Commodore Steve Moorhouse OBE Royal Navy, Commander Combined Task Force 150 (CTF150), has visited Her Majesty’s Australian Ship (HMAS) Warramunga during a recent port visit to thank the Ship’s Company for their extraordinary contribution to the disruption of illicit narcotics smuggling in the Indian Ocean.
HMAS Warramunga arrived on station in the Middle East in November 2017. Since that time the ANZAC class frigate and her Ship’s Company of 180 sailors have been conducting maritime security operations, including in support of CTF150.
CTF150, a part of the 32-nation Combined Maritime Forces, is responsible for disrupting the illicit activities of terrorist organizations in the Western Indian Ocean and the Red Sea. This includes preventing the illicit transportation of personnel, weapons, charcoal and narcotics. These operations deny such organizations of the financial means necessary to conduct their terrorist activities.
In this regard, HMAS Warramunga has broken new ground in the fight against illicit narcotics smuggling, having conducted 16 successful seizures since arriving in the Middle East. This has resulted in the seizure and disposal of approximately 31.8 tonnes of hashish and approximately 2 tonnes of heroin, valued at approximately AUD$2.17 billion.
Commodore Moorhouse, addressing the Ship’s Company, who were assembled in the Ship’s Hangar, stated that not only had their actions denied the potential proceeds of those drugs reaching terrorist groups but that “your presence has given confidence to legitimate seafarers that they may go about their business on the high seas without hindrance, ensuring the free flow of commerce that is essential to the wellbeing of all our countries”.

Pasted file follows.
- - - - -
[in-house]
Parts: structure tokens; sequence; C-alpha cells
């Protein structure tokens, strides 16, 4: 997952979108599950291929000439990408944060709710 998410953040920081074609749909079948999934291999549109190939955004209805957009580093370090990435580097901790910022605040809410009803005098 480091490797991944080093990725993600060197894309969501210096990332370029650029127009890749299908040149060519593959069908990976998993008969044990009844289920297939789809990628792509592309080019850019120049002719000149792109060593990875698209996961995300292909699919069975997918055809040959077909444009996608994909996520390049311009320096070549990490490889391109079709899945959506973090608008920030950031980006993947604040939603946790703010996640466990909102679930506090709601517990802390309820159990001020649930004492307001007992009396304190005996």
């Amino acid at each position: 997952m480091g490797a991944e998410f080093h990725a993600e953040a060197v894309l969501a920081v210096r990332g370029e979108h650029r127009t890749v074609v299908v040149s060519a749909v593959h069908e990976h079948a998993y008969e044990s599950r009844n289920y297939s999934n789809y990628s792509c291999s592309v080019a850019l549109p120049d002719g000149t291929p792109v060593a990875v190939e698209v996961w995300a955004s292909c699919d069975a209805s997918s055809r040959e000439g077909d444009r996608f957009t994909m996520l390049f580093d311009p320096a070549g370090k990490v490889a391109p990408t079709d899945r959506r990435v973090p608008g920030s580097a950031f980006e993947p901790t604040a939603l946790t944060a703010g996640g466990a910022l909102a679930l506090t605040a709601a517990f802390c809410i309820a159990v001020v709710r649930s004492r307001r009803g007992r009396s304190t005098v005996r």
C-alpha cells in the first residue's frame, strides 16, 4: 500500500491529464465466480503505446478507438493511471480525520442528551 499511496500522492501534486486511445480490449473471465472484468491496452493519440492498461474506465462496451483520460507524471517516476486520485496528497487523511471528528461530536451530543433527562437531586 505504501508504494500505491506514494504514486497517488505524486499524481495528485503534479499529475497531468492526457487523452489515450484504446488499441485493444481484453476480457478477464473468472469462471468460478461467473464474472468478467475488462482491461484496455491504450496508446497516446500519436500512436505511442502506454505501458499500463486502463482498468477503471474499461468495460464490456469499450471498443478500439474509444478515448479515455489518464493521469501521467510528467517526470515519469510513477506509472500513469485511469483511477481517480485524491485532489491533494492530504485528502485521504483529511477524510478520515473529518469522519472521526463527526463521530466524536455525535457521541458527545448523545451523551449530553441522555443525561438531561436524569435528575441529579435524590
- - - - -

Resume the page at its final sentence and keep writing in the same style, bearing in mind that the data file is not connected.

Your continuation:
Reflecting on this point and on behalf of Commander CMF (Vice Admiral Stearney USN), Commodore Moorhouse thanked Rear Admiral Jaimie Hatcher, Commander Joint Task Force 633 and the Australian National Commander for the Middle East, for Australia’s continued and enduring contribution to Combined Maritime Forces. He noted that as a coalition of the willing, CMF relied on the support of member nations to supply ships and that CMF hoped to see the Royal Australian Navy back in these waters soon.
Addressing the Ship’s Company once again, Commodore Moorhouse stated “I know that Warramunga will soon be starting her journey back to Australia and that many of you will be looking forward to seeing home again. However, I hope that when you look back on this deployment that you will do so with a sense of pride and satisfaction about your achievements”.
Commodore Moorhouse then presented the Commanding Officer of HMAS Warramunga, Commander Dougal Clelland Royal Australian Navy, with a gift in appreciation of the work the Ship had done in supporting CMF and CTF150 in particular.